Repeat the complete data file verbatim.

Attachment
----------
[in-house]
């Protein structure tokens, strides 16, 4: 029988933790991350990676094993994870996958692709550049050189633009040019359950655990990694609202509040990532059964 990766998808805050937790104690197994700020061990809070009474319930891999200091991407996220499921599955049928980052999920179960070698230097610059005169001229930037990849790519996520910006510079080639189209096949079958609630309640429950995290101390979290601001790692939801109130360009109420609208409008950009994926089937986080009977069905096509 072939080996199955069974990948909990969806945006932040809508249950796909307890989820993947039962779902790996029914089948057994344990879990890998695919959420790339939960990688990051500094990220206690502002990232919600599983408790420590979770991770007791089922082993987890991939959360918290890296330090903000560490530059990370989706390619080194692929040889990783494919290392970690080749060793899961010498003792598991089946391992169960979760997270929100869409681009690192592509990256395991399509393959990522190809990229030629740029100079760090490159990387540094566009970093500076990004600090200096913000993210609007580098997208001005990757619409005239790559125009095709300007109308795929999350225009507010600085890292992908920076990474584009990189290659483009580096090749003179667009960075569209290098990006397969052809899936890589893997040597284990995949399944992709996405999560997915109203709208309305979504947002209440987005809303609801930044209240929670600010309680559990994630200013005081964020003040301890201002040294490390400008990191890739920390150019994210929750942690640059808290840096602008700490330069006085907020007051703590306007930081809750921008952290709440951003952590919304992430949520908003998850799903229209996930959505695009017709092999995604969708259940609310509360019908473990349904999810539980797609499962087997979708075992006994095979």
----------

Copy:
[in-house]
């Protein structure tokens, strides 16, 4: 029988933790991350990676094993994870996958692709550049050189633009040019359950655990990694609202509040990532059964 990766998808805050937790104690197994700020061990809070009474319930891999200091991407996220499921599955049928980052999920179960070698230097610059005169001229930037990849790519996520910006510079080639189209096949079958609630309640429950995290101390979290601001790692939801109130360009109420609208409008950009994926089937986080009977069905096509 072939080996199955069974990948909990969806945006932040809508249950796909307890989820993947039962779902790996029914089948057994344990879990890998695919959420790339939960990688990051500094990220206690502002990232919600599983408790420590979770991770007791089922082993987890991939959360918290890296330090903000560490530059990370989706390619080194692929040889990783494919290392970690080749060793899961010498003792598991089946391992169960979760997270929100869409681009690192592509990256395991399509393959990522190809990229030629740029100079760090490159990387540094566009970093500076990004600090200096913000993210609007580098997208001005990757619409005239790559125009095709300007109308795929999350225009507010600085890292992908920076990474584009990189290659483009580096090749003179667009960075569209290098990006397969052809899936890589893997040597284990995949399944992709996405999560997915109203709208309305979504947002209440987005809303609801930044209240929670600010309680559990994630200013005081964020003040301890201002040294490390400008990191890739920390150019994210929750942690640059808290840096602008700490330069006085907020007051703590306007930081809750921008952290709440951003952590919304992430949520908003998850799903229209996930959505695009017709092999995604969708259940609310509360019908473990349904999810539980797609499962087997979708075992006994095979």